Breaking: UK conductor is resuscitated on stage after fainting in concert

The London-based American conductor Robert Ziegler collapsed last night while leading the Luxembourg Philharmonic in a ciné-concerts of Martin Scorsese’s 1976 film Taxi Driver.

An ambulance was called and the conductor received heart massage and other emergency interventions on stage before being rushed to hospital in Luxembourg where his condition is said to be stable.

This was Ziegler’s first appearance in Luxembourg. He works regularly in studio with the LSO and LPO and in concert with the RPO and the BBC Concert Orchestra.

UPDATE: We’v e received this encouraging word from his wife, Nicky Webb: ‘Robert (to whom I am married) fainted on stage. That’s all. The doctor in the house started CPR though when he got to hospital it was confirmed his heart was just fine and he’d simply fainted, probably due to standing for so long during the cues he wasn’t conducting coupled with low blood pressure.’

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  • Nicky says:

    Please note this is a non-story. Robert (to whom I am married) fainted on stage. That’s all. The doctor in the house started CPR though when he got to hospital it was confirmed his heart was just fine and he’d simply fainted, probably due to standing for so long during the cues he wasn’t conducting coupled with low blood pressure.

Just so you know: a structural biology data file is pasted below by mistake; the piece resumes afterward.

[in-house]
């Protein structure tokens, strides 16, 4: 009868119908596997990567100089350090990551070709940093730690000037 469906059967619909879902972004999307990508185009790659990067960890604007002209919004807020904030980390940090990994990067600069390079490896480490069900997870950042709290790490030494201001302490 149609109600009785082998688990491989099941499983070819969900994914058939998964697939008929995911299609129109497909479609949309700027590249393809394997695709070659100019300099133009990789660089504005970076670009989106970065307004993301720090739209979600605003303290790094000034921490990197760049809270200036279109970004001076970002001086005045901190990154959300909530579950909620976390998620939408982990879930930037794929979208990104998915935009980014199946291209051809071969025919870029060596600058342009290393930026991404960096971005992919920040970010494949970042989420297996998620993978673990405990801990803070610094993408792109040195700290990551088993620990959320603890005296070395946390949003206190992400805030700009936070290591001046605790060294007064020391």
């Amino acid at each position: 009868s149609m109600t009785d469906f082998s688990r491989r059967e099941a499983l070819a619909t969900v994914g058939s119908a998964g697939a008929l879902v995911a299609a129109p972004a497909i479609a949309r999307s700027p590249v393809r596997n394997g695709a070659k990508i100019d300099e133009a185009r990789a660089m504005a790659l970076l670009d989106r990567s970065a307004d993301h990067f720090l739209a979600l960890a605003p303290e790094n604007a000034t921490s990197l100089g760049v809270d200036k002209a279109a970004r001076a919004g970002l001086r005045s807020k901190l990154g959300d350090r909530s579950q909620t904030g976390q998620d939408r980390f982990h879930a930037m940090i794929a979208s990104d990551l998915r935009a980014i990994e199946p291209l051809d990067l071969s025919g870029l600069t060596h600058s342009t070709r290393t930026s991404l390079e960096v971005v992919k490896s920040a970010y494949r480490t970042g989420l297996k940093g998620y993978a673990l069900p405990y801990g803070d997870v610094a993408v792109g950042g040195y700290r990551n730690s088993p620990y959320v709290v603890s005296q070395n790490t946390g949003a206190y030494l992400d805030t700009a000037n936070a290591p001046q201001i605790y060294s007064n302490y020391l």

• All is well. Sadly just had some issues with Adrenalin and lack of dinner. The good (or bad) thing about conducting is that there’s ALWAYS a Doctor in the House. Or 3, in this case. Thanks for all of your attention. Just fine now.

  • Mock Mahler says:

    It’s good to hear that he’s OK. For me there remains bad news: ‘Taxi Driver’ is apparently now available for the “movie with orchestra” fad. I mean, ‘West Side Story’ and ‘Harry Potter’ are one thing, but really. . . .

    • Phillip Ayling says:

      Though I have no sense of the experience in a live performance setting, Bernard Herrmann’s score for Taxi Driver is brilliant, in my opinion.

      He died before Post Production was finished and never got to see the completed film.

      Besides Herrmann’s unique use of dissonance and orchestration to convey emotion, this score contains absolutely brilliant use of the Alto Saxophone in an orchestral context.

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